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From hongyang at cs.stanford.edu Tue Oct 31 10:58:28 2017
From: hongyang at cs.stanford.edu (Hongyang Zhang)
Date: Tue, 31 Oct 2017 10:58:28 -0700
Subject: [theory-seminar] =?utf-8?q?=5Btheory-lunch=5D_Isma=C3=ABl_Lemhadr?=
=?utf-8?q?i_on_Community_detection?=
Message-ID:
Hi Everyone
This Thursday, Isma?l Lemhadri will tell us about "Community detection in
the stochastic block model" (see abstract below). Isma?l is currently doing
his PhD in stats at Stanford.
As usual, we meet from 12:00pm to 1:00pm at Gates 463A.
=========================
Community detection in the stochastic block model
I analyze the problem of community recovery in the context of the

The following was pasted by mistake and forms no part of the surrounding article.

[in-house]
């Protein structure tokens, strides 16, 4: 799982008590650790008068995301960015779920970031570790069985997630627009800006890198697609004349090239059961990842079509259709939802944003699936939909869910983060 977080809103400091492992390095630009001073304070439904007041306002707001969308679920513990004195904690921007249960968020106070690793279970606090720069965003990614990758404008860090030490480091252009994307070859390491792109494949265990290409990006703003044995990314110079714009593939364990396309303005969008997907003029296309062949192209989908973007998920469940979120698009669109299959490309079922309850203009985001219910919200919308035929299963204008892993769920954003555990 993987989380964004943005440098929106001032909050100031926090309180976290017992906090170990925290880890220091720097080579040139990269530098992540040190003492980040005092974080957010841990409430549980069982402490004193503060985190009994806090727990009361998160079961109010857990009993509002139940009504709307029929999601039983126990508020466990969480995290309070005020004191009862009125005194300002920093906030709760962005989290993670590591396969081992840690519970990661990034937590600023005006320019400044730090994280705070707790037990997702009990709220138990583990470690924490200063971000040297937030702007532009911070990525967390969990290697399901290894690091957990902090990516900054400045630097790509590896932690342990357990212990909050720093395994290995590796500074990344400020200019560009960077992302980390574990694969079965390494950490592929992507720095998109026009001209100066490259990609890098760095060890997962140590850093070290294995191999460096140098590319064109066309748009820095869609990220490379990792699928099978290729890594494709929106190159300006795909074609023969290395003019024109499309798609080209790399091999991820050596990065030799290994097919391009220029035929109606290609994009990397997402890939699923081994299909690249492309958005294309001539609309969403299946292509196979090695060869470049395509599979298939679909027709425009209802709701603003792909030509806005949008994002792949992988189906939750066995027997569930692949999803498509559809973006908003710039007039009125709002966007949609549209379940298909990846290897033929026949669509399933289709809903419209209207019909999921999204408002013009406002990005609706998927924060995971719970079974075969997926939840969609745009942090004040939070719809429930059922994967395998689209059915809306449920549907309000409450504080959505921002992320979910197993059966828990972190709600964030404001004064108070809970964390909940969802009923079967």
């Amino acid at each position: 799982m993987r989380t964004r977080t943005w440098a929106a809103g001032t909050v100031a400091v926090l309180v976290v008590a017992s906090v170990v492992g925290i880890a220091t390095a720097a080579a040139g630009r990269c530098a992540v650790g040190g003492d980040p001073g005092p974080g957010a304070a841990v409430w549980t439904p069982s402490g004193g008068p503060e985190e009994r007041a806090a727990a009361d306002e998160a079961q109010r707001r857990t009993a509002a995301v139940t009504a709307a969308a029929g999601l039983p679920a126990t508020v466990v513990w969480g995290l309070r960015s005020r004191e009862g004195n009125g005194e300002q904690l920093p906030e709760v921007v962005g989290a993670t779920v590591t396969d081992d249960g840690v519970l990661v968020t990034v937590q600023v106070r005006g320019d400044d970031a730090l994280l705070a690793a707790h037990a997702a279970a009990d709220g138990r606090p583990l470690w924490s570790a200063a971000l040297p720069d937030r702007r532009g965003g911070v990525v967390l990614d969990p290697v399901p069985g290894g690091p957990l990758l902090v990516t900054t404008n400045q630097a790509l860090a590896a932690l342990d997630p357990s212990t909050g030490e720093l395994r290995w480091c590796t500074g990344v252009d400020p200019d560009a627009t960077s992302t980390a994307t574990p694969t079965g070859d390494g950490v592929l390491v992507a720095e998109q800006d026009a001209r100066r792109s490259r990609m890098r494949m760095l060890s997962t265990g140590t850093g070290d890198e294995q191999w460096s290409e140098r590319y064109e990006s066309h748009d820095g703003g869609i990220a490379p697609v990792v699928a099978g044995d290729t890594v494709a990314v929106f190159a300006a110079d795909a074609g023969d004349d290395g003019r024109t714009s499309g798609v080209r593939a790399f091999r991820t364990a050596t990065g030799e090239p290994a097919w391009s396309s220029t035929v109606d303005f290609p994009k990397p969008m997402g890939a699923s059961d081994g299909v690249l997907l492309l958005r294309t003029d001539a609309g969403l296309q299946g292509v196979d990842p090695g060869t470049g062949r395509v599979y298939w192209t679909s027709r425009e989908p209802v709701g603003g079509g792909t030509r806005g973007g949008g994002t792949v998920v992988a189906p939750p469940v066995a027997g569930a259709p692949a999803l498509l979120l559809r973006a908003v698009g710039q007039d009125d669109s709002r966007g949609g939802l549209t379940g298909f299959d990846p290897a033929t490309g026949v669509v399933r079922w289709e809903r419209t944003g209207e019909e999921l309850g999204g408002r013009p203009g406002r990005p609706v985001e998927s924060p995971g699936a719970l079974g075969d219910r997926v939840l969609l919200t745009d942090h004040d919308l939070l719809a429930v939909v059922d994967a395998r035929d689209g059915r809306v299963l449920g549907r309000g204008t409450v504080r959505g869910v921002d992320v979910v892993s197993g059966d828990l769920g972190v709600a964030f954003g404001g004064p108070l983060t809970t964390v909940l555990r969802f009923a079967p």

stochastic block model. To do so I introduce a semi-definite program that
interprets as a relaxed version of K-means. I prove that it achieves exact
recovery with high probability as soon as a simple condition on the
'within-between' covariance gap is satisfied. I conclude by comparing our
condition to classical SDP formulations, and I discuss a few
generalizations.
============================
Best,
Hongyang
--
Hongyang Zhang ?????
cs.stanford.edu/people/hongyang/